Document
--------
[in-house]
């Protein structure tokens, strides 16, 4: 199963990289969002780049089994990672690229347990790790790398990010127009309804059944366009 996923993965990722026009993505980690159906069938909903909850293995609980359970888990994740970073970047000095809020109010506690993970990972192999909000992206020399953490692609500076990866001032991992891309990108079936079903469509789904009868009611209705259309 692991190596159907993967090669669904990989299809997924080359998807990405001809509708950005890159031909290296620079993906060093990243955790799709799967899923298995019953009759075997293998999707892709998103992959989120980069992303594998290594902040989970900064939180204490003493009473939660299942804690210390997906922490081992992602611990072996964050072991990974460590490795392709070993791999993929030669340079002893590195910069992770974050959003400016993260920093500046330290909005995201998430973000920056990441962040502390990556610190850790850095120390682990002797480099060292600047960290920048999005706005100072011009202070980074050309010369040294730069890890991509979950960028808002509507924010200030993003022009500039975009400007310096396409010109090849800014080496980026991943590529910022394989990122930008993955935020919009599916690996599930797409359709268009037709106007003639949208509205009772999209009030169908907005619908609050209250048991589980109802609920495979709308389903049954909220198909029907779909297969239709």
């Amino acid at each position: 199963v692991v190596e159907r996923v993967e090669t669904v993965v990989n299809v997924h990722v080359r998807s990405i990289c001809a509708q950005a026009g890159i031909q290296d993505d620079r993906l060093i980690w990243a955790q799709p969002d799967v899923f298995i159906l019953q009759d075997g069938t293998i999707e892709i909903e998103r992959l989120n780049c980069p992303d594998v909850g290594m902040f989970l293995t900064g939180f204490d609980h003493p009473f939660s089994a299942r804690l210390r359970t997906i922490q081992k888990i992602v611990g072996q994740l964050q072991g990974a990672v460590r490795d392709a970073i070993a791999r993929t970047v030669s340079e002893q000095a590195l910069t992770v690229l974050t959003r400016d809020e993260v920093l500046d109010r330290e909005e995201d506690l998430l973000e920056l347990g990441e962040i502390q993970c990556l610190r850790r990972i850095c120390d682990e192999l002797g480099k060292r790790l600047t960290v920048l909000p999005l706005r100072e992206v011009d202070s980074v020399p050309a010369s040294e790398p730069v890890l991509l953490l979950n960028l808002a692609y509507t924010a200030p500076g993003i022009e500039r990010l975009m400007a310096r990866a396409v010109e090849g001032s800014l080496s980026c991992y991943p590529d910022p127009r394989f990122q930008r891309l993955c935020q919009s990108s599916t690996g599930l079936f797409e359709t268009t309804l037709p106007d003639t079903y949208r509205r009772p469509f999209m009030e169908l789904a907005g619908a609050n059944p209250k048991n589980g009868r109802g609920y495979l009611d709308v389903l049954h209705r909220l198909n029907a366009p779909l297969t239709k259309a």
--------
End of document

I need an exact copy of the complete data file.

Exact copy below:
[in-house]
């Protein structure tokens, strides 16, 4: 199963990289969002780049089994990672690229347990790790790398990010127009309804059944366009 996923993965990722026009993505980690159906069938909903909850293995609980359970888990994740970073970047000095809020109010506690993970990972192999909000992206020399953490692609500076990866001032991992891309990108079936079903469509789904009868009611209705259309 692991190596159907993967090669669904990989299809997924080359998807990405001809509708950005890159031909290296620079993906060093990243955790799709799967899923298995019953009759075997293998999707892709998103992959989120980069992303594998290594902040989970900064939180204490003493009473939660299942804690210390997906922490081992992602611990072996964050072991990974460590490795392709070993791999993929030669340079002893590195910069992770974050959003400016993260920093500046330290909005995201998430973000920056990441962040502390990556610190850790850095120390682990002797480099060292600047960290920048999005706005100072011009202070980074050309010369040294730069890890991509979950960028808002509507924010200030993003022009500039975009400007310096396409010109090849800014080496980026991943590529910022394989990122930008993955935020919009599916690996599930797409359709268009037709106007003639949208509205009772999209009030169908907005619908609050209250048991589980109802609920495979709308389903049954909220198909029907779909297969239709």
């Amino acid at each position: 199963v692991v190596e159907r996923v993967e090669t669904v993965v990989n299809v997924h990722v080359r998807s990405i990289c001809a509708q950005a026009g890159i031909q290296d993505d620079r993906l060093i980690w990243a955790q799709p969002d799967v899923f298995i159906l019953q009759d075997g069938t293998i999707e892709i909903e998103r992959l989120n780049c980069p992303d594998v909850g290594m902040f989970l293995t900064g939180f204490d609980h003493p009473f939660s089994a299942r804690l210390r359970t997906i922490q081992k888990i992602v611990g072996q994740l964050q072991g990974a990672v460590r490795d392709a970073i070993a791999r993929t970047v030669s340079e002893q000095a590195l910069t992770v690229l974050t959003r400016d809020e993260v920093l500046d109010r330290e909005e995201d506690l998430l973000e920056l347990g990441e962040i502390q993970c990556l610190r850790r990972i850095c120390d682990e192999l002797g480099k060292r790790l600047t960290v920048l909000p999005l706005r100072e992206v011009d202070s980074v020399p050309a010369s040294e790398p730069v890890l991509l953490l979950n960028l808002a692609y509507t924010a200030p500076g993003i022009e500039r990010l975009m400007a310096r990866a396409v010109e090849g001032s800014l080496s980026c991992y991943p590529d910022p127009r394989f990122q930008r891309l993955c935020q919009s990108s599916t690996g599930l079936f797409e359709t268009t309804l037709p106007d003639t079903y949208r509205r009772p469509f999209m009030e169908l789904a907005g619908a609050n059944p209250k048991n589980g009868r109802g609920y495979l009611d709308v389903l049954h209705r909220l198909n029907a366009p779909l297969t239709k259309a």